Simple/Brutal encrypted full system backup (Veracrypt)?

Is it possible to backup an entire qubes system (listerally everything) to an external HDD veracrypt container.

My ideal scenario is to be able to restore everything exactly as it was, brutally. Pop in a new HDD and just move it all over from a single veracrypt container, if need be.

I know it is inefficient, the idea is to avoid any complications, losing or forgetting to include files that are not part of the qubes backup solution, or qubes restore problems.

Please let me know if this can be done and how?

Not tested, but maybe using dd or partimage to backup the raw disk to a file and restore it on a new drive.

You may just have to reinstall the bootloader from a chroot after copying the whole disk.

Thanks for jumping in on this thread!

Couple of questions

  1. So I would need an separate linux system, with physical access to the qubes HDD and an empty HDD. Then DD or partimage Qubes HDD to the empty HDD. Isn’t the Qubes HDD encrypted how can it just be DDed over?
  2. If the raw transfer is complete why would bootloader not be there ?
  3. With Raw transfer to that empty HDD, how do I reinstall bootloader correctly ?

The Qubes OS disk shouldn’t be in use during the operation, so you need a different operating system. This could be a live usb. The encryption is only part of the disk, so you don’t care about it for copying in one way or the other.

No idea, experience told me it rarely works when doing that. I’m not actually sure I did that with EFI, so maybe it would work.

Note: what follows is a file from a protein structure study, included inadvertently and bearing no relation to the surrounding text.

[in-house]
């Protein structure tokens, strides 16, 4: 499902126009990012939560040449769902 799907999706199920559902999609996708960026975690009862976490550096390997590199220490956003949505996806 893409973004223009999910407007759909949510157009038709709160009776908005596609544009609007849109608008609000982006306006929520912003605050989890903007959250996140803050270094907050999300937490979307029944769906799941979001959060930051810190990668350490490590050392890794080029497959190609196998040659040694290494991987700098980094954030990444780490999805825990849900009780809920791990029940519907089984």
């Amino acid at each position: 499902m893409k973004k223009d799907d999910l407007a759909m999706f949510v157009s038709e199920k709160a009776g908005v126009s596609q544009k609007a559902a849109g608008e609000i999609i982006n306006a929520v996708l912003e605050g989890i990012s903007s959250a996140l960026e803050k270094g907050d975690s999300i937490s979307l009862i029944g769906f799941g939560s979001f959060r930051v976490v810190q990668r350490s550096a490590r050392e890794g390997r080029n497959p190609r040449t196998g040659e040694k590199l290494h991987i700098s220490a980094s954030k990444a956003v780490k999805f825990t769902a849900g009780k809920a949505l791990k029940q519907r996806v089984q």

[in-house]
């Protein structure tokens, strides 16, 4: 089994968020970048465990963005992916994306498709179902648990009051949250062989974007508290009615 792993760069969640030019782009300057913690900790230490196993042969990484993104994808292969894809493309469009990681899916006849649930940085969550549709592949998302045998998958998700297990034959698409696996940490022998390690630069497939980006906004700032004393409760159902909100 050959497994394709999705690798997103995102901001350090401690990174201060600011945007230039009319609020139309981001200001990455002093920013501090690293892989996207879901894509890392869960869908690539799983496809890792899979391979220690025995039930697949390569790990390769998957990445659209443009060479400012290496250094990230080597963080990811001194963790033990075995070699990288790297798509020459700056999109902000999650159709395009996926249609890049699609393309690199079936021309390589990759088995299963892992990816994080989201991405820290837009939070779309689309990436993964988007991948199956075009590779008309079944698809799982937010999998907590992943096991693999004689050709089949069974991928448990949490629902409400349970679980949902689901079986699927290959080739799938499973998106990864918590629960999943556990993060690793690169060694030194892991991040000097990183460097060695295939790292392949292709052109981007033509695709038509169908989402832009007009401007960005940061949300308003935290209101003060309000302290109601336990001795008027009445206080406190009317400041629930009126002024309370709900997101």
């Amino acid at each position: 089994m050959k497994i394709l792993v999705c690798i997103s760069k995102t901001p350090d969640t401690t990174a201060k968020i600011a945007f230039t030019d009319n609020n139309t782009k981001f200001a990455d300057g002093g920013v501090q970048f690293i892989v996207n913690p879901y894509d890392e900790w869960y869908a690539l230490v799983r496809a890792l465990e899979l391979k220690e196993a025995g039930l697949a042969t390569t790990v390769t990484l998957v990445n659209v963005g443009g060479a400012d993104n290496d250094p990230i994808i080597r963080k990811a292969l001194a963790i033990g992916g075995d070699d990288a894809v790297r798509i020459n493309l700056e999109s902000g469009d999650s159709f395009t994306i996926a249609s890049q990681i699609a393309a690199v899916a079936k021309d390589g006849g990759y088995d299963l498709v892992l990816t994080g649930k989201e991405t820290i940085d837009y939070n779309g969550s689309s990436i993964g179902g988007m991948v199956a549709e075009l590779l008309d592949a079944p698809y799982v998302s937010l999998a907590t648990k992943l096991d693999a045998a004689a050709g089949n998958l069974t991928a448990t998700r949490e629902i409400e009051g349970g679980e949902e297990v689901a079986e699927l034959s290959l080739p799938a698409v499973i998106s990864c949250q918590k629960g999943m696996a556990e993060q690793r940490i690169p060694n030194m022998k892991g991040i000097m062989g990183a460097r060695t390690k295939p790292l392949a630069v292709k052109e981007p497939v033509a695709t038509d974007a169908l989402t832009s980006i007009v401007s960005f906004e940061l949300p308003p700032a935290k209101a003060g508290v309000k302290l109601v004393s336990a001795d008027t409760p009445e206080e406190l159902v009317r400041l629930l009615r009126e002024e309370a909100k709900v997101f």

Using grub-install / grub-mkconfig. Maybe /etc/fstab and /etc/default/grub will need to be updated because of UUID changes with the new disk.

I think it can be possible.

Make a veracrypt container, boot something like Ubuntu as LiveCD, make a copy of your Qubes OS disk with clonezilla and/or dd to a file inside veracript container.

Note, there are some issues you will probably have during recovering process:

  • after recovering you will be missing EFI boot record of Qubes OS, because it is not stored on the disk, but in the motherboard. You can add it manually with efibootmgr (check out Qubes OS docs about EFI boot).
  • the name of the device (like /dev/sda) and some UUIDs of partitions/disk can be different on other laptop. It will affect LVM not being able to ask for password and open. Booting to Live CD and fixing stuff. The same situation that can happen to any GNU/Linux installation being moved.

Also if you want to remove Qubes OS from the device without traces after making a backup to veracrypt, you should also manually remove this EFI boot record, because it is stored in the memory of motherboard, not the disk.

If I were you, I would buy a second disk and tried the whole process of backing up and recovering to this empty second disk, before destroying or affecting valuable data on the original Qubes OS disk. Also make all necessary backups before starting anything, just in case something goes wrong.

Tell about the results on the forum.


I’m reminded of this post, which may be relevant to you:

As for Veracrypt, my understanding is that it should not be necessary, since Qubes already uses LUKS full-disk encryption (except /boot). In other words, you would be cloning a disk that’s already encrypted.

I thought Veracrypt would provide authenticity and integrity check, but it doesn’t… VeraCrypt - Free Open source disk encryption with strong security for the Paranoid

1 Like

Why should it? It is a task for the filesystem. Keeping hash of the whole container is impossible, and keeping millions of hashes of some chunks looks like task for a filesystem considering it knows about files data ranges and can manage this stuff better. Also it avoids loosing extra space for such hashes/checksums.

LVM is no match for Veracrypt for several reasons. Veracrypt has containers with no header unlike LVM (header-less mode in LVM exists but is not good), inner/outer containers allowing plausible deniability.
And as you mentioned, /boot and /efi partitions and partition table as whole are also not protected, nor encrypted.